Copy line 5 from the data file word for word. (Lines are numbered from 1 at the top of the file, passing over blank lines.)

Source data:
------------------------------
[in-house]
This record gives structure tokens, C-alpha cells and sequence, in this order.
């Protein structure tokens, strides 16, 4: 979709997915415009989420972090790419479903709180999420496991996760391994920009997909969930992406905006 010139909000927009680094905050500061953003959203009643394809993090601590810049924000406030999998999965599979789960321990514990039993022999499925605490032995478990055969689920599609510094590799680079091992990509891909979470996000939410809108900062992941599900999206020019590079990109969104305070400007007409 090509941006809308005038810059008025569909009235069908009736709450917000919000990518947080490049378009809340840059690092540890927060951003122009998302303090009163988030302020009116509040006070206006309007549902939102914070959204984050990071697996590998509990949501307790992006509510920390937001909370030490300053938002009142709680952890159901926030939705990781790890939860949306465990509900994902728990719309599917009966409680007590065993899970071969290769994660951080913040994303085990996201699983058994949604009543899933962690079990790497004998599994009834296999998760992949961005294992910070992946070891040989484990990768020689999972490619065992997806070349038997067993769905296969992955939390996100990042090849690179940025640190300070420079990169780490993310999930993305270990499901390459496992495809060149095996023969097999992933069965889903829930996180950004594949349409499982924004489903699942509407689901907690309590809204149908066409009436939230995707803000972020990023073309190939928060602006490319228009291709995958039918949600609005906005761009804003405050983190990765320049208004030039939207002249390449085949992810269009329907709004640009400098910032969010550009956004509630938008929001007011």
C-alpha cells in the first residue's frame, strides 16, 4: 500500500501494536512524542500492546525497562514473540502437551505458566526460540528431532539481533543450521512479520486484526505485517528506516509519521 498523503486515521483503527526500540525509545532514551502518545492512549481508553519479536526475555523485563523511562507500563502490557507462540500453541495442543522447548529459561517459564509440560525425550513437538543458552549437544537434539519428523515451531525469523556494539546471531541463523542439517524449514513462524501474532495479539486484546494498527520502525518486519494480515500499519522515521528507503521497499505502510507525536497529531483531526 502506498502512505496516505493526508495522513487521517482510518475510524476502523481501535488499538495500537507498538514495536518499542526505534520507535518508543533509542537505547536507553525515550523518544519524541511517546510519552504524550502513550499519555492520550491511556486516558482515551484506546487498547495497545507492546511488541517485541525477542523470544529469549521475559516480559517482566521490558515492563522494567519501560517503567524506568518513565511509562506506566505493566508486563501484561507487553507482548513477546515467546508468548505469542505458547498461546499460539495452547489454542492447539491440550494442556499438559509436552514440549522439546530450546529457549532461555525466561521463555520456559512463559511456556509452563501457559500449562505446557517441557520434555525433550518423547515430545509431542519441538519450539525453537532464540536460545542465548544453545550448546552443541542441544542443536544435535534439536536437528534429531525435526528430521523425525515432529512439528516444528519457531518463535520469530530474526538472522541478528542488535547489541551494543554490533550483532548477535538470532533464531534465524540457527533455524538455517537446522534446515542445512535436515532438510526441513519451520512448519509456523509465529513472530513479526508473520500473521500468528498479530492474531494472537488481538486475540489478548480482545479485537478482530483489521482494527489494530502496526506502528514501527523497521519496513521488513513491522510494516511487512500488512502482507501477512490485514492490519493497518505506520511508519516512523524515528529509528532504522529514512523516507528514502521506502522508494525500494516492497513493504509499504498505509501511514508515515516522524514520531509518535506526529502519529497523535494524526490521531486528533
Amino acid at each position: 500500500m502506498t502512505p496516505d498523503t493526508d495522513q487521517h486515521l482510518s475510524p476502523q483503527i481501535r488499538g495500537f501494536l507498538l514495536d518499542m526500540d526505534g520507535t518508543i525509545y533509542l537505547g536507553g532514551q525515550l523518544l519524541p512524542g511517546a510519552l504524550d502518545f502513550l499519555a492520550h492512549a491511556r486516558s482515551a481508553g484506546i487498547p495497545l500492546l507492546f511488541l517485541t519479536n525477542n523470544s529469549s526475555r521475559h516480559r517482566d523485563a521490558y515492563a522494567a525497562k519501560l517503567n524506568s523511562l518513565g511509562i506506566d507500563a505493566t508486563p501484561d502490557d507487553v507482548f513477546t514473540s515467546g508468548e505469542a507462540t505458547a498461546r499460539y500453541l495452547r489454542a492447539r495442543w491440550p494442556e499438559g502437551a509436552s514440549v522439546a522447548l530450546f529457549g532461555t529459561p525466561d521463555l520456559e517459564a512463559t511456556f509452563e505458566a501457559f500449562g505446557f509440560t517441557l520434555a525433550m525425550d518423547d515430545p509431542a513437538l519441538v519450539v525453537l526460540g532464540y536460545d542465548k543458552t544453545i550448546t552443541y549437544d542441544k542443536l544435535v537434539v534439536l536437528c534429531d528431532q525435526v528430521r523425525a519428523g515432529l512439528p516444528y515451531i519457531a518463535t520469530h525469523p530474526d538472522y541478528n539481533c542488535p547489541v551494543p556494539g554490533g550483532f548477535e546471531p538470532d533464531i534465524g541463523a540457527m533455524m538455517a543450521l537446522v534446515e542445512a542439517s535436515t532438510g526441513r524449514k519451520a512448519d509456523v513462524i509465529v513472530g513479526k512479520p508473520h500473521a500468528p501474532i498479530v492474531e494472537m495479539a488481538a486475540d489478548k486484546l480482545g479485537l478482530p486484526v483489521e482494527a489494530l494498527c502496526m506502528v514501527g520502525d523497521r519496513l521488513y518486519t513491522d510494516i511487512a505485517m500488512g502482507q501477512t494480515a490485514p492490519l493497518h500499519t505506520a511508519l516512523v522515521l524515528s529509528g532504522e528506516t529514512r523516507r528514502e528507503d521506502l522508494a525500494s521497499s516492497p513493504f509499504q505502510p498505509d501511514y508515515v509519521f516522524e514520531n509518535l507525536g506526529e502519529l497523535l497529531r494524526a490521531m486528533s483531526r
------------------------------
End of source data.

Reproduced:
Amino acid at each position: 500500500m502506498t502512505p496516505d498523503t493526508d495522513q487521517h486515521l482510518s475510524p476502523q483503527i481501535r488499538g495500537f501494536l507498538l514495536d518499542m526500540d526505534g520507535t518508543i525509545y533509542l537505547g536507553g532514551q525515550l523518544l519524541p512524542g511517546a510519552l504524550d502518545f502513550l499519555a492520550h492512549a491511556r486516558s482515551a481508553g484506546i487498547p495497545l500492546l507492546f511488541l517485541t519479536n525477542n523470544s529469549s526475555r521475559h516480559r517482566d523485563a521490558y515492563a522494567a525497562k519501560l517503567n524506568s523511562l518513565g511509562i506506566d507500563a505493566t508486563p501484561d502490557d507487553v507482548f513477546t514473540s515467546g508468548e505469542a507462540t505458547a498461546r499460539y500453541l495452547r489454542a492447539r495442543w491440550p494442556e499438559g502437551a509436552s514440549v522439546a522447548l530450546f529457549g532461555t529459561p525466561d521463555l520456559e517459564a512463559t511456556f509452563e505458566a501457559f500449562g505446557f509440560t517441557l520434555a525433550m525425550d518423547d515430545p509431542a513437538l519441538v519450539v525453537l526460540g532464540y536460545d542465548k543458552t544453545i550448546t552443541y549437544d542441544k542443536l544435535v537434539v534439536l536437528c534429531d528431532q525435526v528430521r523425525a519428523g515432529l512439528p516444528y515451531i519457531a518463535t520469530h525469523p530474526d538472522y541478528n539481533c542488535p547489541v551494543p556494539g554490533g550483532f548477535e546471531p538470532d533464531i534465524g541463523a540457527m533455524m538455517a543450521l537446522v534446515e542445512a542439517s535436515t532438510g526441513r524449514k519451520a512448519d509456523v513462524i509465529v513472530g513479526k512479520p508473520h500473521a500468528p501474532i498479530v492474531e494472537m495479539a488481538a486475540d489478548k486484546l480482545g479485537l478482530p486484526v483489521e482494527a489494530l494498527c502496526m506502528v514501527g520502525d523497521r519496513l521488513y518486519t513491522d510494516i511487512a505485517m500488512g502482507q501477512t494480515a490485514p492490519l493497518h500499519t505506520a511508519l516512523v522515521l524515528s529509528g532504522e528506516t529514512r523516507r528514502e528507503d521506502l522508494a525500494s521497499s516492497p513493504f509499504q505502510p498505509d501511514y508515515v509519521f516522524e514520531n509518535l507525536g506526529e502519529l497523535l497529531r494524526a490521531m486528533s483531526r